Women commuting during rush hour are exposed to higher levels of pollutants

Women commuting during rush hour are exposed to higher levels of pollutants
Alumni Nada Adibah and Gabriella Cuevas demonstrate the installation of air pollution monitors in a vehicle in a photo from 2019. As students, they worked with Dr. Jenna Krall on a multidisciplinary study looking at the effect of traffic pollution exposure for women. Credit: Lathan Goumas/Mason Strategic Communications.

Studies have shown associations between exposure to traffic-related air pollution and adverse health outcomes, including preterm birth and low birthweight. However, few studies have estimated real-world exposures during personal vehicle trips for women commuters.

New research led by George Mason University's College of Health and Human Services faculty found higher exposure to harmful pollutants during rush hour trips compared to other settings. Dr. Jenna Krall led the study published in Environmental Research.

Krall and colleagues conducted the first study to use personal air pollution monitors with vehicle monitors to measure women's exposure to fine particulate matter air pollution (PM2.5), one pollutant emitted by traffic. They collected data across 48-hour periods among their sample of 46 women with a mean age of 26 commuting in the Washington, D.C. .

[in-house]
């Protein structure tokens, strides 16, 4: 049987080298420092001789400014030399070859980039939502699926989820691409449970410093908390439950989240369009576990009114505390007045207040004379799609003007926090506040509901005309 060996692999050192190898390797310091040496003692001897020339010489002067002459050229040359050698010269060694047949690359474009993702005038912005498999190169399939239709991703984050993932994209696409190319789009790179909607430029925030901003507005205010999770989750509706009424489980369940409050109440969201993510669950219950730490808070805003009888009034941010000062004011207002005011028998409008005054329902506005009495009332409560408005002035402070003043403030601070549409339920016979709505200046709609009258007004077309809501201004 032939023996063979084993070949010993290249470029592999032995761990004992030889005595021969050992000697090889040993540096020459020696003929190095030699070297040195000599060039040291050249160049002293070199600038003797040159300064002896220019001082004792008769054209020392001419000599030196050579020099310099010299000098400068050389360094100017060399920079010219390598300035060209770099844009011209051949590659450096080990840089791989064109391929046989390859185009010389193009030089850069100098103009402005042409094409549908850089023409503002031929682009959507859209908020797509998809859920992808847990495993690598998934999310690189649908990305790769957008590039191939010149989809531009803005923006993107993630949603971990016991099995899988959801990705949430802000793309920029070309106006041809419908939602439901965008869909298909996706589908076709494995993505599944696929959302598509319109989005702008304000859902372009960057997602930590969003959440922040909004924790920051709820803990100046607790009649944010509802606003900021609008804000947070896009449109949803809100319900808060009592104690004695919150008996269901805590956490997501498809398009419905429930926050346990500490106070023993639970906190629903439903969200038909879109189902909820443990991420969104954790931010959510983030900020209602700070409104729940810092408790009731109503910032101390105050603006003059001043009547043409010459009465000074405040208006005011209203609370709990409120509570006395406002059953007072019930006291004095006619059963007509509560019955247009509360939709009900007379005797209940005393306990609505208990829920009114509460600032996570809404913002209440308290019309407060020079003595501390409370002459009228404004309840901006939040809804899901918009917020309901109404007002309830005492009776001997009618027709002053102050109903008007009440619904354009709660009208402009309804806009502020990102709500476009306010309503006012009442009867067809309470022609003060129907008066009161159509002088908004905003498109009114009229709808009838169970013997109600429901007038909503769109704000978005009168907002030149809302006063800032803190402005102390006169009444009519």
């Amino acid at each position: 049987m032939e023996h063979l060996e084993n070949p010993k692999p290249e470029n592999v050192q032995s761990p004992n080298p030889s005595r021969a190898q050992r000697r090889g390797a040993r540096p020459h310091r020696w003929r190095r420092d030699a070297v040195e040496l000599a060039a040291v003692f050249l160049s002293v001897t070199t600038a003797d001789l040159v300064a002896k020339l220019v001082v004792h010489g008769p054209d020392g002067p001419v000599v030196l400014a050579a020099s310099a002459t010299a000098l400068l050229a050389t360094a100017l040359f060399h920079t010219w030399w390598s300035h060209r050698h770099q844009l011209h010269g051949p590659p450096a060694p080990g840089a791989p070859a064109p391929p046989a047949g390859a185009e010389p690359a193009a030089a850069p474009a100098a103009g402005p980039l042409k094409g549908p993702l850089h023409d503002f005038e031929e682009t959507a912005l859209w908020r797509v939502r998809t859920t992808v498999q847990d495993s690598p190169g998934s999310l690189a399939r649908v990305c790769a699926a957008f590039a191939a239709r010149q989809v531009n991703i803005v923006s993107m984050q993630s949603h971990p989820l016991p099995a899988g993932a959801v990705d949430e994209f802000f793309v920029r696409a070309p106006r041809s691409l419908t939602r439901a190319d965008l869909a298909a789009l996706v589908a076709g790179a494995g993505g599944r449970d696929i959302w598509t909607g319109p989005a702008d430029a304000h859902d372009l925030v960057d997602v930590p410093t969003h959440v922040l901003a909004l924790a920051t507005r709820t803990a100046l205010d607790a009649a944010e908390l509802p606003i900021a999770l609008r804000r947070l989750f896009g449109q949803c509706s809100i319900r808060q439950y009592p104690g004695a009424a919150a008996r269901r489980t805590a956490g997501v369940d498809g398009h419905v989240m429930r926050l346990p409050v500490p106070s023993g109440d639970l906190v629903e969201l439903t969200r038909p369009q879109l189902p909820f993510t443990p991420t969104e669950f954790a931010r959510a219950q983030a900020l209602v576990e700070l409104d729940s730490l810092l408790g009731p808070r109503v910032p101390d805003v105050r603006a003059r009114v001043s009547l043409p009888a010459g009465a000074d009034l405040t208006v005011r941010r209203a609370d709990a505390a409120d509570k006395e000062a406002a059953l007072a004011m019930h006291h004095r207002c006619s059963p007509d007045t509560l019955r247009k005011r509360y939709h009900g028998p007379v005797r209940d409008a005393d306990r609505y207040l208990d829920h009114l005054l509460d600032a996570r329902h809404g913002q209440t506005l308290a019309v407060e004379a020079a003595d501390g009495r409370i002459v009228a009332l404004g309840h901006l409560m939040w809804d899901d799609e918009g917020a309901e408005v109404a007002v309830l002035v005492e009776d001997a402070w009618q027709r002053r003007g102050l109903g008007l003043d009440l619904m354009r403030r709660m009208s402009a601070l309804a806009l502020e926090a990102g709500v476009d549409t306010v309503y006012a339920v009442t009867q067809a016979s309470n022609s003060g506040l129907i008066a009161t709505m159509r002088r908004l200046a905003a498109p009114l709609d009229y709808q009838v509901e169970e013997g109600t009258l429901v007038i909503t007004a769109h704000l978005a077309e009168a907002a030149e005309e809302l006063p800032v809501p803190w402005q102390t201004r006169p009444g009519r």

"Women frequently have different commute patterns compared to men, for example due to increased trips for household errands and/or transporting children," explains Krall. "With this difference and adverse birth outcomes found in previous research, we believed it was important to focus on this population."

The researchers did not find differences in PM2.5 exposures based on trip length, which might not be reflective of factors like traffic volume that impact exposures.

"Reducing vehicle trips might be one way to reduce PM2.5 exposures, and subsequently air pollution associated health effects," explains Krall. "This is particularly important for , such as pregnant women."

In future work, the researchers plan to use additional vehicle data such as traffic and speed to better understand these exposures.


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More information: Jenna R. Krall et al, Estimating exposure to traffic-related PM2.5 for women commuters using vehicle and personal monitoring, Environmental Research (2020). DOI: 10.1016/j.envres.2020.109644
Journal information: Environmental Research

Citation: Women commuting during rush hour are exposed to higher levels of pollutants (2020, June 17) retrieved 26 September 2020 from https://phys.org/news/2020-06-women-commuting-hour-exposed-higher.html
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